Then there was 1991, Australia at Lansdowne Road, New Zealand awaiting the winners in the semis. Ireland led with two minutes to go in that game when Rob Saunders, their scrum-half, lined up a clearance kick. “All he had to do was find touch, and by touch I mean row Z,” says Fitzgerald.
Instead he found David Campese. Sixty seconds later Michael Lynagh crossed the line. “I’ll never forget the silence when he did so,” says Nick Popplewell, Fitzgerald’s fellow prop on that ‘91 team. “I thought ‘great, he must have dropped it, otherwise there’d have been a cheer’.”
Alas, no. Lynagh grounded the ball successfully, Australia won, went on to win the tournament and a pattern had been established. Ireland were a last eight team. That was their ceiling then and that remains their ceiling now. France in ‘95, Australia again in 2003, Wales in 2011, Argentina in 2015, New Zealand in 2019. They’ve all had Ireland’s number.
It’s why the world’s number one ranked team head to France this summer with the burden of history on their shoulders. Privately they’ll talk with intent about winning the tournament but their hardest opponent won’t be the Springboks, French or Wallabies. It’ll be their own demons.
Across the last number of weeks, RugbyPass has spoken with key figures from Ireland’s World Cup adventures, hearing their stories, tales of crushed dreams and near misses.
Those players and coaches represented the best of us, harbouring our hopes, striving for the same thing we all wanted. That the ultimate goal has yet to be delivered is unfulfilling, for sure. And yet it is because of those consistent failures that Irish rugby has transformed itself and put together a structure that is envied across the rugby world.
In certain ways, Ireland’s World Cup underperformances have been a blessing.
It was another eight years, and two further World Cup failures, before the amateur walls started to crumble in Irish rugby, losing to Argentina in a preliminary quarter-final in 1999 the catalyst for change
There was 1991, and a near strike by the players on the eve of the Australia match.
Fitzgerald was in the thick of things then, a senior member of the player’s committee who had negotiated a deal with a sponsor, an insurance company, who in turn wanted some bang for their buck. So, the players took part in some publicity shoots, aware there’d be money paid into their players pool.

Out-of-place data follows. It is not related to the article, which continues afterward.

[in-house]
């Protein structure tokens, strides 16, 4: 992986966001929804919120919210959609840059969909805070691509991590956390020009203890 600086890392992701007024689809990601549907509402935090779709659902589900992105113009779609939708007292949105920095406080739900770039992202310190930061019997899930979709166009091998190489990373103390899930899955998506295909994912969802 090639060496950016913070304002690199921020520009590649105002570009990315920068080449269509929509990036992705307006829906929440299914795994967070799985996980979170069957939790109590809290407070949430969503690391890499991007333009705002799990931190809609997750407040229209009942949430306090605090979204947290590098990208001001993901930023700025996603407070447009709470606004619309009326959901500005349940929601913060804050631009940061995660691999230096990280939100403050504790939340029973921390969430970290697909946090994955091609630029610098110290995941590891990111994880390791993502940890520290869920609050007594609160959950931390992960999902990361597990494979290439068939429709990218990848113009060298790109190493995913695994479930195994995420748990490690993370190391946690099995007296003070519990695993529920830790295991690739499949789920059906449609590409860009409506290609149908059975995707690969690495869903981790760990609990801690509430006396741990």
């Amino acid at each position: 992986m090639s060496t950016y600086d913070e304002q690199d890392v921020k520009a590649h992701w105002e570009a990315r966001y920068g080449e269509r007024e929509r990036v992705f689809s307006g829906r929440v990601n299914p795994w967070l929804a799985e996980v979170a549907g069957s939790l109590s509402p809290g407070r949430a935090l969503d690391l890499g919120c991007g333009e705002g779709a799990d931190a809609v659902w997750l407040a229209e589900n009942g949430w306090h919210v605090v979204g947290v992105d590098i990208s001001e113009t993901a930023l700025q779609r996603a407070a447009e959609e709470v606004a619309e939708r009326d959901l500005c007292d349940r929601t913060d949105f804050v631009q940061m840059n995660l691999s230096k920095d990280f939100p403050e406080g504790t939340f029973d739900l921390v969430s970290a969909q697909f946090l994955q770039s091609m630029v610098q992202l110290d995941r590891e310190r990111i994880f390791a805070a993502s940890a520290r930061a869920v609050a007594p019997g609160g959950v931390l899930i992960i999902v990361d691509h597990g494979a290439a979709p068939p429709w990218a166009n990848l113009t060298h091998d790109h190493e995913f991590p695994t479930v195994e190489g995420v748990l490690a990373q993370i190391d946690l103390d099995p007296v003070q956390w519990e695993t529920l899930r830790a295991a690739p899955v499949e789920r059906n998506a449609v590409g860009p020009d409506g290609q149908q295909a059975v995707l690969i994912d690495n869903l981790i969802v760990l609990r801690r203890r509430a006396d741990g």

However, the money was paid directly to the IRFU who refused to pass it on. Hence the possibility of a strike just days before the 1991 World Cup quarter-final. The IRFU eventually caved in. “They (IRFU) are full of Erich Honeckers,” said Fitzgerald at the time, “except in East Germany, the wall came down.”
It was another eight years, and two further World Cup failures, before the amateur walls started to crumble in Irish rugby, losing to Argentina in a preliminary quarter-final in 1999 the catalyst for change.
That was when central contracting began and after the Australian World Cup in 2003 and another near miss came further reform. “We were the width of a post away from beating Australia in the pool stage,” recalls Eddie O’Sullivan, the then Ireland coach. “So, that meant we finished runner up and got France in the quarters rather than Scotland.
“I never lost once to Scotland in my years as Ireland coach. But Bernard Laporte (the former France coach) was my nemesis.” Come the quarter-final, Ireland were out on their feet by half-time, then out of the tournament by full-time.
O”Sullivan led the post World Cup review and suggested radical change, a strength and conditioning revolution for the Union controlled players and something else which would cause consternation. “The players needed to be managed,” he says. “We hadn’t a deep playing pool and that World Cup had exposed this, particularly when injuries kicked in just before the France game.
“So I suggested that each player get a four-week holiday at the end of their season and then an eight-week pre-season before they played a game. The downside to that was that the internationals wouldn’t then be available for their provinces at the start of the new season. That was a hard sell to Matt Williams and Alan Gaffney (the then Leinster and Munster coaches).”
By 2007, they finally seemed ready to break their quarter-final duck. Instead they didn’t get out of the pool. Another disaster, another review, and another structural change that has become part of the norm
Yet it changed Irish rugby. These days Johnny Sexton plays as many games in a season for Ireland as he does for Leinster, his carefully monitored programme allowing him to prolong his career beyond his 38th birthday.